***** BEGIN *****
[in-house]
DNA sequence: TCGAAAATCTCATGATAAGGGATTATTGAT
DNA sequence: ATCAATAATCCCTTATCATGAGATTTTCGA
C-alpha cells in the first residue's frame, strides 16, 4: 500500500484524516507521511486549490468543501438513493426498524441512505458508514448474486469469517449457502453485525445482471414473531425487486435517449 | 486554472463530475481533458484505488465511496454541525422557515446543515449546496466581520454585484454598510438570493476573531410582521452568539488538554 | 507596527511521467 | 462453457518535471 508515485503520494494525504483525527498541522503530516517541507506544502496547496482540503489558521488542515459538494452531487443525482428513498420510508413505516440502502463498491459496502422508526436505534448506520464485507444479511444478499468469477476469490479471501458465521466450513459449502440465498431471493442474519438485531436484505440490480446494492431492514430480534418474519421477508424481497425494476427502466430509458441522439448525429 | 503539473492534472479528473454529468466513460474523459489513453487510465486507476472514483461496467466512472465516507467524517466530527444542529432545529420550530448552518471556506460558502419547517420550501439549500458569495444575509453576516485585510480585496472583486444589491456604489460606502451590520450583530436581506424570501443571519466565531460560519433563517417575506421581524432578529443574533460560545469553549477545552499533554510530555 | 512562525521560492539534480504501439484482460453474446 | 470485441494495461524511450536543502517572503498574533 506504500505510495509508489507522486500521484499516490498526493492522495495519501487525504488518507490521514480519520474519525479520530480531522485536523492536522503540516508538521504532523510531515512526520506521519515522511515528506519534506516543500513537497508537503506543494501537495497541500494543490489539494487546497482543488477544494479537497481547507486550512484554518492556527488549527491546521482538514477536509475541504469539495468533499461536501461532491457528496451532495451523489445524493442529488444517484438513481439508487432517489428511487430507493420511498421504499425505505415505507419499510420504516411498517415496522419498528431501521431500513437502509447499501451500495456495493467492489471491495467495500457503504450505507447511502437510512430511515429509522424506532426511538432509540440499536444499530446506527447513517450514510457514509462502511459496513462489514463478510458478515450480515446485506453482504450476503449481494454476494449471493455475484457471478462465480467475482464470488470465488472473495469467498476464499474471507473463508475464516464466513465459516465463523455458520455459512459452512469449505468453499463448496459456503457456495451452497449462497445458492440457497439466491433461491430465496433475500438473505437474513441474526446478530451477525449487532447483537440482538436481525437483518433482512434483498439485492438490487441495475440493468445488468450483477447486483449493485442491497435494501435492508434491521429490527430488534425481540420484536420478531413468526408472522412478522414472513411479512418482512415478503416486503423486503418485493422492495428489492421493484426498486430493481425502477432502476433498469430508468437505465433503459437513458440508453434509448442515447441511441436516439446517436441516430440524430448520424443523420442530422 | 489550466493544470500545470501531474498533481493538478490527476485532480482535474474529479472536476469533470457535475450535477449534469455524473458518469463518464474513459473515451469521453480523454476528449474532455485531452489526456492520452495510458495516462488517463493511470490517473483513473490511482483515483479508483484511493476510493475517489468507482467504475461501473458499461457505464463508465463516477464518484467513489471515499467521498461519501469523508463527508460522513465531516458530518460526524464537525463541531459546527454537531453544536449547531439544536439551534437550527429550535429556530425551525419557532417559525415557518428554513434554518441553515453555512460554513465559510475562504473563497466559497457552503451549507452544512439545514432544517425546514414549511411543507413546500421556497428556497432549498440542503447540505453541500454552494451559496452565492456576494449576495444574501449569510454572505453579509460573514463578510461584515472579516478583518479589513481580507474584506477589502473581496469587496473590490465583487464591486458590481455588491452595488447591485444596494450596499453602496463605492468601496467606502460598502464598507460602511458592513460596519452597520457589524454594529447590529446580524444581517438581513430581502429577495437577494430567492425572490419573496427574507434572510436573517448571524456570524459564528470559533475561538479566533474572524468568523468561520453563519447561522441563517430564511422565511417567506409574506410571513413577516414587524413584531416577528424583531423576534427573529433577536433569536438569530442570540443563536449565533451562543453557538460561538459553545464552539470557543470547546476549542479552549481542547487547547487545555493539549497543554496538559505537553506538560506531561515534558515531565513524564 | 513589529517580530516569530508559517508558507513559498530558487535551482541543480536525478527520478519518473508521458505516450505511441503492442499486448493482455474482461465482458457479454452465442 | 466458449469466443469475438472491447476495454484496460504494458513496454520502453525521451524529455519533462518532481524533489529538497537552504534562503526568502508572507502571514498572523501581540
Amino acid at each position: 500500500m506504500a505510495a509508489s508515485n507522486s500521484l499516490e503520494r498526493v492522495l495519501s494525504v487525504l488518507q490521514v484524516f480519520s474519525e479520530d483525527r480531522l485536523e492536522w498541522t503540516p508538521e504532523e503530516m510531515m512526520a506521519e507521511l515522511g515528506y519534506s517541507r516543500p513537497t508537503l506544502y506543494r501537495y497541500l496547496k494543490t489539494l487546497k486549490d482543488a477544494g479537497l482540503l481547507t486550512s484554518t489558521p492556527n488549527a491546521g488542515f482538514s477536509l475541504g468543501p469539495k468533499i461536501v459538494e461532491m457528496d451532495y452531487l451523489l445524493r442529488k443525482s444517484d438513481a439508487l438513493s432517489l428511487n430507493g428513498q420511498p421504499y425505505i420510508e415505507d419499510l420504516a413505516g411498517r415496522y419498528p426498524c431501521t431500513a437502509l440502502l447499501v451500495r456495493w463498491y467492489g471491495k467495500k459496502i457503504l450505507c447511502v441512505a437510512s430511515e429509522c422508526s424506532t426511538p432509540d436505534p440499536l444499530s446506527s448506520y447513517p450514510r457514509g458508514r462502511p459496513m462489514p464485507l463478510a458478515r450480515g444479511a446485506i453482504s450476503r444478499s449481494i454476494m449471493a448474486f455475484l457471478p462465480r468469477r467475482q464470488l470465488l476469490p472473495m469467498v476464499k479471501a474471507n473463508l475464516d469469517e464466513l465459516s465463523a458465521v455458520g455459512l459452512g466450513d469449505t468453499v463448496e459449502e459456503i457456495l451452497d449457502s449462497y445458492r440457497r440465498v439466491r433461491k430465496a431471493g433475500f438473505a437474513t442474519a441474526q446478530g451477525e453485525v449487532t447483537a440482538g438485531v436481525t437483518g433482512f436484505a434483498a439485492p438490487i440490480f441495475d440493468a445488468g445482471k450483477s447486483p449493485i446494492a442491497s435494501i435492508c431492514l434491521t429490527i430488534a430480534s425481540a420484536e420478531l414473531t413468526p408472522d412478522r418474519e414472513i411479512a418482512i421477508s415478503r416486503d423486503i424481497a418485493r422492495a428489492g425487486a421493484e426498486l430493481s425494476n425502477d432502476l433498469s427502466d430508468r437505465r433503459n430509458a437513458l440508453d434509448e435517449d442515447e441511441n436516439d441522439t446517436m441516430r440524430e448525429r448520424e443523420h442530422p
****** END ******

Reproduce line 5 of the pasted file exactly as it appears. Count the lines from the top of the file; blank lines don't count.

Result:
Amino acid at each position: 500500500m506504500a505510495a509508489s508515485n507522486s500521484l499516490e503520494r498526493v492522495l495519501s494525504v487525504l488518507q490521514v484524516f480519520s474519525e479520530d483525527r480531522l485536523e492536522w498541522t503540516p508538521e504532523e503530516m510531515m512526520a506521519e507521511l515522511g515528506y519534506s517541507r516543500p513537497t508537503l506544502y506543494r501537495y497541500l496547496k494543490t489539494l487546497k486549490d482543488a477544494g479537497l482540503l481547507t486550512s484554518t489558521p492556527n488549527a491546521g488542515f482538514s477536509l475541504g468543501p469539495k468533499i461536501v459538494e461532491m457528496d451532495y452531487l451523489l445524493r442529488k443525482s444517484d438513481a439508487l438513493s432517489l428511487n430507493g428513498q420511498p421504499y425505505i420510508e415505507d419499510l420504516a413505516g411498517r415496522y419498528p426498524c431501521t431500513a437502509l440502502l447499501v451500495r456495493w463498491y467492489g471491495k467495500k459496502i457503504l450505507c447511502v441512505a437510512s430511515e429509522c422508526s424506532t426511538p432509540d436505534p440499536l444499530s446506527s448506520y447513517p450514510r457514509g458508514r462502511p459496513m462489514p464485507l463478510a458478515r450480515g444479511a446485506i453482504s450476503r444478499s449481494i454476494m449471493a448474486f455475484l457471478p462465480r468469477r467475482q464470488l470465488l476469490p472473495m469467498v476464499k479471501a474471507n473463508l475464516d469469517e464466513l465459516s465463523a458465521v455458520g455459512l459452512g466450513d469449505t468453499v463448496e459449502e459456503i457456495l451452497d449457502s449462497y445458492r440457497r440465498v439466491r433461491k430465496a431471493g433475500f438473505a437474513t442474519a441474526q446478530g451477525e453485525v449487532t447483537a440482538g438485531v436481525t437483518g433482512f436484505a434483498a439485492p438490487i440490480f441495475d440493468a445488468g445482471k450483477s447486483p449493485i446494492a442491497s435494501i435492508c431492514l434491521t429490527i430488534a430480534s425481540a420484536e420478531l414473531t413468526p408472522d412478522r418474519e414472513i411479512a418482512i421477508s415478503r416486503d423486503i424481497a418485493r422492495a428489492g425487486a421493484e426498486l430493481s425494476n425502477d432502476l433498469s427502466d430508468r437505465r433503459n430509458a437513458l440508453d434509448e435517449d442515447e441511441n436516439d441522439t446517436m441516430r440524430e448525429r448520424e443523420h442530422p